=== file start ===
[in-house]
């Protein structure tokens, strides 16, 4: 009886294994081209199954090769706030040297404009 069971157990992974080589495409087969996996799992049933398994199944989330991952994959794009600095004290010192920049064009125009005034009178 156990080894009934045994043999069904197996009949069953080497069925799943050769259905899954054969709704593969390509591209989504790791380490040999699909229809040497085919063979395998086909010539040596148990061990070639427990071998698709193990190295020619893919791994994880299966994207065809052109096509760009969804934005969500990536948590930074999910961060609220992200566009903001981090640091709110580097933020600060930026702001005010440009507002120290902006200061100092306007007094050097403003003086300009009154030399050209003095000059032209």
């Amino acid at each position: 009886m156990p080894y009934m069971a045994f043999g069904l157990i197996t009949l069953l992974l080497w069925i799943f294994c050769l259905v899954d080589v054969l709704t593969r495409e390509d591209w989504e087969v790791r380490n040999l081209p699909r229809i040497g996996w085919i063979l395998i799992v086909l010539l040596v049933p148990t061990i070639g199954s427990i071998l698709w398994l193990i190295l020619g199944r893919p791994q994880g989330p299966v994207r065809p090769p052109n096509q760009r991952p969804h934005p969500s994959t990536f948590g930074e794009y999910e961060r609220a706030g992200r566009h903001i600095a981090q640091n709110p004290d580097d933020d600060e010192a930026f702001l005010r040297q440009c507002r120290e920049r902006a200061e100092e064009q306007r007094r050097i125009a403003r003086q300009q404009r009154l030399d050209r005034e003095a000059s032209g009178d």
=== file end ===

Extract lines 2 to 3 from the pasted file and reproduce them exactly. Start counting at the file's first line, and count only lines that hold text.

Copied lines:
């Protein structure tokens, strides 16, 4: 009886294994081209199954090769706030040297404009 069971157990992974080589495409087969996996799992049933398994199944989330991952994959794009600095004290010192920049064009125009005034009178 156990080894009934045994043999069904197996009949069953080497069925799943050769259905899954054969709704593969390509591209989504790791380490040999699909229809040497085919063979395998086909010539040596148990061990070639427990071998698709193990190295020619893919791994994880299966994207065809052109096509760009969804934005969500990536948590930074999910961060609220992200566009903001981090640091709110580097933020600060930026702001005010440009507002120290902006200061100092306007007094050097403003003086300009009154030399050209003095000059032209």
């Amino acid at each position: 009886m156990p080894y009934m069971a045994f043999g069904l157990i197996t009949l069953l992974l080497w069925i799943f294994c050769l259905v899954d080589v054969l709704t593969r495409e390509d591209w989504e087969v790791r380490n040999l081209p699909r229809i040497g996996w085919i063979l395998i799992v086909l010539l040596v049933p148990t061990i070639g199954s427990i071998l698709w398994l193990i190295l020619g199944r893919p791994q994880g989330p299966v994207r065809p090769p052109n096509q760009r991952p969804h934005p969500s994959t990536f948590g930074e794009y999910e961060r609220a706030g992200r566009h903001i600095a981090q640091n709110p004290d580097d933020d600060e010192a930026f702001l005010r040297q440009c507002r120290e920049r902006a200061e100092e064009q306007r007094r050097i125009a403003r003086q300009q404009r009154l030399d050209r005034e003095a000059s032209g009178d």